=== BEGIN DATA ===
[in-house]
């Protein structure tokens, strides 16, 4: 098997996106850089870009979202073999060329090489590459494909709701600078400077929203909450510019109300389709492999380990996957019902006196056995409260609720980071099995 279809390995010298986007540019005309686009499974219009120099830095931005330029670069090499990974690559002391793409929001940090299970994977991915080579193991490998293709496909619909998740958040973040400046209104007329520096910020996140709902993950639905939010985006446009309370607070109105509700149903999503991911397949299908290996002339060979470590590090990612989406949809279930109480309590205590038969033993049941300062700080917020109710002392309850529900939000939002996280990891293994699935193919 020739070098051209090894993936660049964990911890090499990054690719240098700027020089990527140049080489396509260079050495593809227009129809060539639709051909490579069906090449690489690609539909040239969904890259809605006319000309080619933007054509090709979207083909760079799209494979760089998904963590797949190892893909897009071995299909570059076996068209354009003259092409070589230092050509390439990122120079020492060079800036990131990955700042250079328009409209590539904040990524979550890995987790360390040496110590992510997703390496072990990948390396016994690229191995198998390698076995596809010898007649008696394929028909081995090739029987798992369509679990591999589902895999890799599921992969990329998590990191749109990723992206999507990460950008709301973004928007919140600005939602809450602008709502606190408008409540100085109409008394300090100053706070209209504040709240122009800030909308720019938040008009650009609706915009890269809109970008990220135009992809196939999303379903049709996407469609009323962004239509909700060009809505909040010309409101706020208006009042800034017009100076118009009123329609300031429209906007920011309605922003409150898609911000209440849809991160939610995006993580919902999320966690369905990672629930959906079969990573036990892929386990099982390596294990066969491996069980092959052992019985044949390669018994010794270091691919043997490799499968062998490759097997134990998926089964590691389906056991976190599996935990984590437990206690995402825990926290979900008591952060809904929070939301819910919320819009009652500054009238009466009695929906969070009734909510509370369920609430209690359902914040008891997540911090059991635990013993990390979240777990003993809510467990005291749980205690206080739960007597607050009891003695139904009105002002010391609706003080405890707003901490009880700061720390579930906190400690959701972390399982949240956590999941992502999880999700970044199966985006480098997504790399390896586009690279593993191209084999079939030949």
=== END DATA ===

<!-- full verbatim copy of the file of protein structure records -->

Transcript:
[in-house]
């Protein structure tokens, strides 16, 4: 098997996106850089870009979202073999060329090489590459494909709701600078400077929203909450510019109300389709492999380990996957019902006196056995409260609720980071099995 279809390995010298986007540019005309686009499974219009120099830095931005330029670069090499990974690559002391793409929001940090299970994977991915080579193991490998293709496909619909998740958040973040400046209104007329520096910020996140709902993950639905939010985006446009309370607070109105509700149903999503991911397949299908290996002339060979470590590090990612989406949809279930109480309590205590038969033993049941300062700080917020109710002392309850529900939000939002996280990891293994699935193919 020739070098051209090894993936660049964990911890090499990054690719240098700027020089990527140049080489396509260079050495593809227009129809060539639709051909490579069906090449690489690609539909040239969904890259809605006319000309080619933007054509090709979207083909760079799209494979760089998904963590797949190892893909897009071995299909570059076996068209354009003259092409070589230092050509390439990122120079020492060079800036990131990955700042250079328009409209590539904040990524979550890995987790360390040496110590992510997703390496072990990948390396016994690229191995198998390698076995596809010898007649008696394929028909081995090739029987798992369509679990591999589902895999890799599921992969990329998590990191749109990723992206999507990460950008709301973004928007919140600005939602809450602008709502606190408008409540100085109409008394300090100053706070209209504040709240122009800030909308720019938040008009650009609706915009890269809109970008990220135009992809196939999303379903049709996407469609009323962004239509909700060009809505909040010309409101706020208006009042800034017009100076118009009123329609300031429209906007920011309605922003409150898609911000209440849809991160939610995006993580919902999320966690369905990672629930959906079969990573036990892929386990099982390596294990066969491996069980092959052992019985044949390669018994010794270091691919043997490799499968062998490759097997134990998926089964590691389906056991976190599996935990984590437990206690995402825990926290979900008591952060809904929070939301819910919320819009009652500054009238009466009695929906969070009734909510509370369920609430209690359902914040008891997540911090059991635990013993990390979240777990003993809510467990005291749980205690206080739960007597607050009891003695139904009105002002010391609706003080405890707003901490009880700061720390579930906190400690959701972390399982949240956590999941992502999880999700970044199966985006480098997504790399390896586009690279593993191209084999079939030949």